Have you ever felt like you are spending your time doing repetitive tasks over and over again, but at the same time there is no time left to work on what’s truly important?
Are you drained of your energy every single day without being able to identify definite growth or moving forward in your career or towards achieving your life goals? Have you ever felt what McKeown calls the “stress of everything-is-important-so-everything-has-to-be-done-but-I-can’t-do-it-all”?
Don’t worry – most of us have been there.
Because at the time we didn’t consider distinguishing what was important from what was just urgent.
Sometimes we even do things that are neither one or the other.
So how do we take care of this problem? By prioritizing.
What Is Prioritization?
You will need to discriminate your important tasks from your urgent tasks. This is what prioritization is.
“If you don’t prioritize your life, someone else will.”
So how do you do that?
Probably one of the most effective ways is to use the so-called Eisenhower Matrix.
As McKay points out the matrix consists of a square divided into four boxes or quadrants, labeled:
These are tasks that require our immediate attention and also work towards fulfilling our long-term goals and missions in life.
For example: term paper deadline, business proposal submission, health emergency.
Schedule those tasks in your calendar so that you are ahead in the game.
2) Not Urgent/Important
According to McKay, these are the activities that don’t have a pressing deadline, but nonetheless help you achieve your important personal, school, and work goals as well as help you fulfill your overall mission.
Planning is crucial here. You should spend most of your time in this quadrant as those activities will provide you with lasting happiness, fulfillment, and success.
Examples include: working on your business, studying, learning new skills, spending time with your family, etc.
3) Urgent/Not Important
These are attention-seeking activities, but they don’t help you move forward and towards achieving your goals. As McKay points out, these are interruptions from other people, who want your help to achieve their important goals.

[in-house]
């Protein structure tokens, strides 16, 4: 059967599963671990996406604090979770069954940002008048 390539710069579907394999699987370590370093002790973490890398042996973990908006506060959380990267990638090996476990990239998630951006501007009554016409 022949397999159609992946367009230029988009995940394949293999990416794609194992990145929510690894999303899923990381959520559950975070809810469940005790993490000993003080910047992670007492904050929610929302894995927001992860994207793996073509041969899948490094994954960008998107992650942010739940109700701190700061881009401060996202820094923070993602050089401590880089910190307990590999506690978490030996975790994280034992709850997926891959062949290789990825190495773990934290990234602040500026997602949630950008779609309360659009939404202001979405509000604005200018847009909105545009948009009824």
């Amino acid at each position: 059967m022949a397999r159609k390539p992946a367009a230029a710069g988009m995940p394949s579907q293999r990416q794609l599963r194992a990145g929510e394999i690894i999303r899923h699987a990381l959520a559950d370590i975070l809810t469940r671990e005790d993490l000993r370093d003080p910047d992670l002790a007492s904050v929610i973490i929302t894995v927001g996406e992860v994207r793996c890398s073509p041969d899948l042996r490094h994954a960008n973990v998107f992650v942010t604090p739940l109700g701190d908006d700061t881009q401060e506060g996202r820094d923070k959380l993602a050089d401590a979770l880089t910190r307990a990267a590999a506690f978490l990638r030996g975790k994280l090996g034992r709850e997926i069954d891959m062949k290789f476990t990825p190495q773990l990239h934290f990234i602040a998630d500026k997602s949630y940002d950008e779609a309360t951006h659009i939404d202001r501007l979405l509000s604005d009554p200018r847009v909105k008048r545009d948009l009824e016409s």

Thinking of your past week – how many times were you in such a situation? These tasks can definitely feel important – after all you are helping others in one way or another, but what is important is that you dedicate time to develop yourself first. Spending too much of your time here is a recipe for frustration.
Examples: phone calls, most emails, texts, people coming to ask for a favor, etc.
4) Not Urgent/Not Important
Those are distractions – they are neither helping you get closer to your goal nor are you helping someone else.
The reality is, however, that most of us spend a chunk of our time here. Watching YouTube or TV, playing games, shopping sprees online… You don’t realize it but at some point you take a look at the time and your day is gone.
Is result, after few of these sessions, you start feeling without purpose.
Don’t try to eliminate these from your life. Everyone should have a healthy amount of stress-releasing time doing something else. But don’t spend more than 5% of your time here.
Why Is It Important To Prioritize?
As Forleo points out many things in our lives can feel urgent – checking email, answering calls – things that demand our attention now. The problem, however, is that things that are urgent relate to accomplishing other people’s goals – not our own.
Important things are different. There are no ‘alarms’ around them, they are sitting on the side – waiting for you. Those relate to our goals and dreams, not other people’s. They are also easy to ignore.
It is important to focus on what is important first. This is to help you achieve your ultimate goal.
The urgent stuff will always be done, because it has to by default.
What Are The Best Tips To Help You Prioritize?
- Create and maintain a master list of everything you need to accomplish in the future.
This will help you capture ideas as they come as you can just note them down and continue with your work. Then, when you are finally finished, you can actually come back to the list.
- Avoid the mistake of saying “yes” when you know the answer should be “no”.
Again, people will always give you more and more work and take advantage of your time. Know when to say “yes” and when to decline. There is nothing more important to you than what you want to achieve and the only way to do so is to work towards it. If you spend the majority of your time on something else… well, you will never achieve your goal. It is logical, but yet so elusive.
- Avoid working for or with people who don’t respect your priorities.
This brings me to the next point. You need to let people know that although their objectives are urgent and important to them, you have to take care of something else first. Do not overcommit. Know your schedule and appreciate your time. Let people know when you will be able to work on their tasks and give them an approximate date of completion that is taking into account your work as a priority.
If they don’t respect your time, then you should avoid working with them.
- Be realistic with time allocation
Often times you will find yourself in a position of having too many important tasks. In your attempt to work on all of them, you will develop a tendency to allocate shorter-than-necessary amounts of time to each important task.
Always be realistic and allow time for breaks – after all you would need to maintain focus throughout the day and not feel burned-out after two hours.
- Ignore the urgent tasks until your important work is done for the day.
Every day you should aim to have a clear idea of what your important tasks are for the day. Work on those first and after you are done start working on the urgent ones.